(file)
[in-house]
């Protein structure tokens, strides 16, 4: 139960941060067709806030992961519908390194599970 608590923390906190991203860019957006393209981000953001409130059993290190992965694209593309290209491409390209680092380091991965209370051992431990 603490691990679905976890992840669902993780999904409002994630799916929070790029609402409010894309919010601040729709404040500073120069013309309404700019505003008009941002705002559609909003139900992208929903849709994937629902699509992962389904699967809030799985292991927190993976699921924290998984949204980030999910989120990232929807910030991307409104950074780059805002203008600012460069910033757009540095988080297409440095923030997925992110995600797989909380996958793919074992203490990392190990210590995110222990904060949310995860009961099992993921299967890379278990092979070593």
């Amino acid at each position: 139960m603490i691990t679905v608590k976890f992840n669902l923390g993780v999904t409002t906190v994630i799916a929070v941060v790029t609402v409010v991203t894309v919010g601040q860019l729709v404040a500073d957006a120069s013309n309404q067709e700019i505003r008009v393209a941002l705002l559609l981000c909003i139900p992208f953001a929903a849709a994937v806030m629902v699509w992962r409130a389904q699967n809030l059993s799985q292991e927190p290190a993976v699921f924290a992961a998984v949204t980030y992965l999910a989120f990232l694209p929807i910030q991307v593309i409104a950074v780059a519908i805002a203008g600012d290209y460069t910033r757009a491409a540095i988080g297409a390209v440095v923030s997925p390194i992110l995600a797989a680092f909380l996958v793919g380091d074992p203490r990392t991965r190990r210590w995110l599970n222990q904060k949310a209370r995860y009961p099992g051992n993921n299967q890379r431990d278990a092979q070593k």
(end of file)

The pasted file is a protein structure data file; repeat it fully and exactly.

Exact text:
[in-house]
């Protein structure tokens, strides 16, 4: 139960941060067709806030992961519908390194599970 608590923390906190991203860019957006393209981000953001409130059993290190992965694209593309290209491409390209680092380091991965209370051992431990 603490691990679905976890992840669902993780999904409002994630799916929070790029609402409010894309919010601040729709404040500073120069013309309404700019505003008009941002705002559609909003139900992208929903849709994937629902699509992962389904699967809030799985292991927190993976699921924290998984949204980030999910989120990232929807910030991307409104950074780059805002203008600012460069910033757009540095988080297409440095923030997925992110995600797989909380996958793919074992203490990392190990210590995110222990904060949310995860009961099992993921299967890379278990092979070593």
């Amino acid at each position: 139960m603490i691990t679905v608590k976890f992840n669902l923390g993780v999904t409002t906190v994630i799916a929070v941060v790029t609402v409010v991203t894309v919010g601040q860019l729709v404040a500073d957006a120069s013309n309404q067709e700019i505003r008009v393209a941002l705002l559609l981000c909003i139900p992208f953001a929903a849709a994937v806030m629902v699509w992962r409130a389904q699967n809030l059993s799985q292991e927190p290190a993976v699921f924290a992961a998984v949204t980030y992965l999910a989120f990232l694209p929807i910030q991307v593309i409104a950074v780059a519908i805002a203008g600012d290209y460069t910033r757009a491409a540095i988080g297409a390209v440095v923030s997925p390194i992110l995600a797989a680092f909380l996958v793919g380091d074992p203490r990392t991965r190990r210590w995110l599970n222990q904060k949310a209370r995860y009961p099992g051992n993921n299967q890379r431990d278990a092979q070593k």